Name: Michael Rose
Date of Birth: 28/6/1982
Club: Colchester United
Previous Clubs: Manchester United, Chester City, Hereford United, Yeovil Town, Cheltenham Town (loan), Scunthorpe United (loan), Stockport County, Norwich City (loan), Swindon Town.
What do you remember about your first ever match?
I can't really remember, to be honest. Me and my brother both signed for Chester at the same time, we both played in the first game together, but I can't remember who it was against.
Who was your childhood hero?
Someone from Manchester United. Growing up in Manchester, being a United fan, I'd have to go with somebody like Mark Hughes.
When did you realise you had a chance to progress in the game?
When I got released by Manchester United I thought, 'that's the end of that', but I then signed for Chester. Mark Wright came in, though, and didn't offer me a contract. I was about to go out of the game but Graham Turner rang me from Hereford and said he wanted me to go down there and play for them so I did, and kick-started my career again.
I always wanted to stay in the game after being released by United. I just went from one end of the scale to the other and got on with it.
Which coach has had the biggest influence on your career?
Richard O'Kelly. He was really good to me at Hereford when he came in as assistant manager to Graham Turner.
What did you spend your first wage packet on?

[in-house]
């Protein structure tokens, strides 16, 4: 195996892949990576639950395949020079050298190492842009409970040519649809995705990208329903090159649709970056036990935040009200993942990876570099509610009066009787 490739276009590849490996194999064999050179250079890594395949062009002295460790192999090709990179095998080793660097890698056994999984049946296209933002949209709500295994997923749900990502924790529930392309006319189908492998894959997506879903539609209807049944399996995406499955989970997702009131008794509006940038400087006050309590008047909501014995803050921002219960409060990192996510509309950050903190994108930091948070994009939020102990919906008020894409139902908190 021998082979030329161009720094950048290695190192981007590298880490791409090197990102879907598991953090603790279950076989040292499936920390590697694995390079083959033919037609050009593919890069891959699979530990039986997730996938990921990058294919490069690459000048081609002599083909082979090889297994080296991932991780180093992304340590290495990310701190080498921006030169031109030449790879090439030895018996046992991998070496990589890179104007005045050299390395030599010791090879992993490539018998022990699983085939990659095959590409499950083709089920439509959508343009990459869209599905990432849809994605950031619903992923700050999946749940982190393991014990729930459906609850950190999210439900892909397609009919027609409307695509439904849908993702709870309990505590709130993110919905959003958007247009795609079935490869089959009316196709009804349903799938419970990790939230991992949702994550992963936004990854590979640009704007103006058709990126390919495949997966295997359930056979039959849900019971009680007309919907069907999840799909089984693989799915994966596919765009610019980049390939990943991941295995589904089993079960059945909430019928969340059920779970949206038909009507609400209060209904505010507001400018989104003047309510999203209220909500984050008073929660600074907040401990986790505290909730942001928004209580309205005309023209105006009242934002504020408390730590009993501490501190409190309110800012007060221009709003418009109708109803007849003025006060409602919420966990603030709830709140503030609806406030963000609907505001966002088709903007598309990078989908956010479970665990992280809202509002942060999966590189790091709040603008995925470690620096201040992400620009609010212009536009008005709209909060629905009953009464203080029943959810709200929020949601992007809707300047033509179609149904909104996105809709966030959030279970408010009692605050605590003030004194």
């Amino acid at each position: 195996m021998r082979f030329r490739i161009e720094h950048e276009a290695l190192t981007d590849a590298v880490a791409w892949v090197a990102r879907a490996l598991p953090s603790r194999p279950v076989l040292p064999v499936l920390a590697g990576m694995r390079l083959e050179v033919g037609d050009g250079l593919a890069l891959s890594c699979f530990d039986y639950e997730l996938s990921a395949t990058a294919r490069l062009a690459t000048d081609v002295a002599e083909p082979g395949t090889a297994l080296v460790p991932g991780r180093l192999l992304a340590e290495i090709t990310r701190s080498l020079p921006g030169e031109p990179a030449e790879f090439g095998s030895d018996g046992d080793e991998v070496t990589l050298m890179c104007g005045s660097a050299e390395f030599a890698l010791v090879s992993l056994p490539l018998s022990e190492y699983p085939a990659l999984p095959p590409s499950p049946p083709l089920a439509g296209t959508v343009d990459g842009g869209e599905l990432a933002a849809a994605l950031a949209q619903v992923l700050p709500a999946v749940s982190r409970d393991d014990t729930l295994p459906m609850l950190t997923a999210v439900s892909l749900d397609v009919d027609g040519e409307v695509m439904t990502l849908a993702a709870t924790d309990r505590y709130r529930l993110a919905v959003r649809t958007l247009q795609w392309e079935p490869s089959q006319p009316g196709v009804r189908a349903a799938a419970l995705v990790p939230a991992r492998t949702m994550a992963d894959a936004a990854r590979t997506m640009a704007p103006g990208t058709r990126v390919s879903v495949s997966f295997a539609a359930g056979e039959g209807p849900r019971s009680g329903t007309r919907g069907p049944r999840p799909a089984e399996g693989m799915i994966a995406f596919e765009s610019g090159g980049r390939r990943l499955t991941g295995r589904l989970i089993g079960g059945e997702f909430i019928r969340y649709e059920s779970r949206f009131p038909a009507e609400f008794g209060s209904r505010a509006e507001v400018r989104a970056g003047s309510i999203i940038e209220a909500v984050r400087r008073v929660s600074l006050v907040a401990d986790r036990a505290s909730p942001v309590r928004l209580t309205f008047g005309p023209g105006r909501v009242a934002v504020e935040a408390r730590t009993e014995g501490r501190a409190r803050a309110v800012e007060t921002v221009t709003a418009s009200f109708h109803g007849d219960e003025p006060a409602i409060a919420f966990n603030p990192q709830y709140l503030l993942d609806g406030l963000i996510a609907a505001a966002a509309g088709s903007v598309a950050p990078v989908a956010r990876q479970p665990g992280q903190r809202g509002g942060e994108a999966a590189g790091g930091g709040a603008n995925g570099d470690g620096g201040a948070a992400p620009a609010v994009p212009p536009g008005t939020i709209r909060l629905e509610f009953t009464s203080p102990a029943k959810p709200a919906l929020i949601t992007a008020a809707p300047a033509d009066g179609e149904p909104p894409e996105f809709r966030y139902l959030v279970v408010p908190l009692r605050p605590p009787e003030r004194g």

Probably some sort of clothing.
Does your squad number have a special meaning to you?
No not really, but it's always been my favourite number and I've always seemed to have it wherever I've been, which is number three.
I've just seemed to keep the number but I wouldn't say it has a special meaning; a number is a number at the end of the day so I'm not really one of them to be fussed by it.
Who did you last swap shirts with?
The last one I can remember is El Hadji Diouf when he was at Bolton Wanderers. We played against them in a cup game when I was at Yeovil and I got his shirt after the game.
How has the game changed for the better since you became a pro?
The game is a lot quicker now although it's a tough one really because you can't tackle like you used to be able to. You can't get away with some of the things you used to be able to, so I'm not sure it is better.
If you could have coached yourself when you were a teenager, what advice would you have passed on?
Work hard and appreciate where you are because when I was younger I sort of took it for granted at United and when I'd left I realised what I missed out on.
If you stay in the game at the end of your career, what will you do? a) Manager b) Coach c) Scout d) Physio e) Pundit?
I'd like to be a manager but I reckon that's a bit stressful so I'd maybe go with a physio - a masseur or something like that. Something in the background
What do you want to be best remembered for at the end of your career?
I'd have to say my free-kicks, I've scored a few of them.
The goal a couple of weeks ago was a good one but it was only my first goal for Colchester so I can't really rely on that. I need to score a few free-kicks for Colchester.
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